Jarn was a R’il’nian who lived around 125,000 years ago, during the penultimate interglacial on Earth. He was a starship designer, but he was young and he left a few safety features out of his design. As a result he was stranded in Africa, and met primitive humans there. By everything he had learned he should have avoided having anything to do with them – the morality he had grown up with emphasized that proto-sentient and sentient species were to be left strictly alone to work out their own destiny. But he could not refuse to help a badly injured child, and as a result of this and other well-intentioned acts, he wound up hybridizing with the primitives, so that ultimately all of these Human ancestors had a small contribution from Jarn’s genes. In my science fiction universe Jarn made it back to his people after several thousand years, taking many of his hybrid descendants with him. Here he is recording his first thoughts after the crash.
His Journal is currently being blogged a bit at a time on Fridays, and is also on my author site. The Jarnian Confederation, home of all my science fiction, is named after Jarn.
I am alive, which still astonishes me. I do not know enough about this planet yet to have more than a rough idea of its year length, but no doubt I will find out soon enough. If I ever get back to where designing another starship is possible, I will design it with a few more of the standard safety features. Like the block against exiting a jump point too close to a gravity well.
If by any chance I do not get back home, and this record does, perhaps I should introduce myself. I am Jarn, a R’il’nian and a designer of starships. Not, I regret to say, as good a designer as I thought, or my third ship would be around me instead of lying in pieces on the bottom of one of this planet’s oceans. Indeed, it all happened so fast I am still somewhat confused, but I will try to state briefly what happened.
I was aiming for the vicinity of a G-type sun, and I came out of the exit jump-point too close to the third planet’s atmosphere, and heading into it. All I could do was maneuver into a braking orbit and try to kill enough energy that a water landing wouldn’t vaporize the ship and cause a major tidal wave. No, I could not have teleported to safety. I never was any good at interstellar teleports, or at going someplace I hadn’t been before. Another thing to work on if I ever get home.
Anyway, not only does the planet have lots of water, it also has land areas with large stretches of chlorophyll green. A huge one stretches almost halfway around the planet in the northern hemisphere, with an extension into the southern hemisphere at its trailing end, and a pair on the other side of the planet together extend almost from pole to pole. It looked as if there was ice at both poles, though it could have been clouds, and the readouts as I got into the atmosphere indicated one part oxygen to four of nitrogen. All this strongly suggested life, and it would be unethical in the extreme to let the ship destroy any more of that life than I could help.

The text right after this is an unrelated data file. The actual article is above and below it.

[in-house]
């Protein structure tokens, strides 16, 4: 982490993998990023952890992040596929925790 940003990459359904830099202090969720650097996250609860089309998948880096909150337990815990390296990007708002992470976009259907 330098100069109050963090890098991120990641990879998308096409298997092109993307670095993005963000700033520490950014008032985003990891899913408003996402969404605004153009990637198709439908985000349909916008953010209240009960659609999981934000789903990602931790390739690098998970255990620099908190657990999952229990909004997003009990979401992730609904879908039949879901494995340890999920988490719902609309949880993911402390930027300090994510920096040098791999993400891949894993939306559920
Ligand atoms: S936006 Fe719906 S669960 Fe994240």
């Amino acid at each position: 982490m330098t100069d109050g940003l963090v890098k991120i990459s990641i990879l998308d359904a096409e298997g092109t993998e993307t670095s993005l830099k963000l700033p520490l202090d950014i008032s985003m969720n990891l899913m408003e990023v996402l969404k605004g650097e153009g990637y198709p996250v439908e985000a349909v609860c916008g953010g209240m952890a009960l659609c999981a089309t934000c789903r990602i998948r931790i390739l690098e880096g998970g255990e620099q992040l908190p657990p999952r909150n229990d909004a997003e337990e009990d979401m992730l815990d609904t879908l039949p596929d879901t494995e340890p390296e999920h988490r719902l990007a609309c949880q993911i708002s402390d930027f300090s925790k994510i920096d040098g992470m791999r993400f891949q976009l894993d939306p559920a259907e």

I managed to trigger the escape capsule a minute or so before impact, which was toward the leading edge of the broadly serpentine north-south ocean, and flew it, with some difficulty, to the trailing edge of the southern extension of the larger land mass, where I am now recording this. I suppose it was a good landing, since I am still alive and sound, if shaken, but the capsule will never again be anything more than a rather crude shelter.
There is a small stream nearby, and an abundance of fibrous-looking vegetation which is being eaten by a wide variety of animals, including what appear to be perfectly good mammals. I don’t have and probably never will have the equipment to test whether their proteins are compatible with my own, but a fish from the stream was tasty enough. The stream water seems reasonably pure, though the larger water areas taste salty and are probably too mineral-rich to drink on a regular basis. The atmospheric oxygen content is neither so high as to allow uncontrolled wildfires nor so low as to give me any problem in breathing, and so far there are no obvious atmospheric toxins. So if I don’t swell up and die tonight from the fish, it looks as if I have the basic requirements for staying alive.
I didn’t manage to get a measurement of axial tilt, so I have no idea what the weather is likely to be or what season I am in. A lot of the vegetation looks desiccated, which may indicate that I arrived during a seasonal dry period, in which case I may need shelter when it starts to rain again. Or I may have landed in an area entering a long drought. I hope the stream does not dry up completely.
I suppose I should count myself lucky, but I have no idea of what I can do beyond keeping myself alive.
I’m doing my A to Z blogs from my books, both characters and background information. For characters I’ll introduce them quickly, say what point of time they’re talking from since their situations change drastically through the books, and let them talk. Background information will vary according to what I’m talking about. All of these blogs will be scheduled to go live just after midnight Alaska time.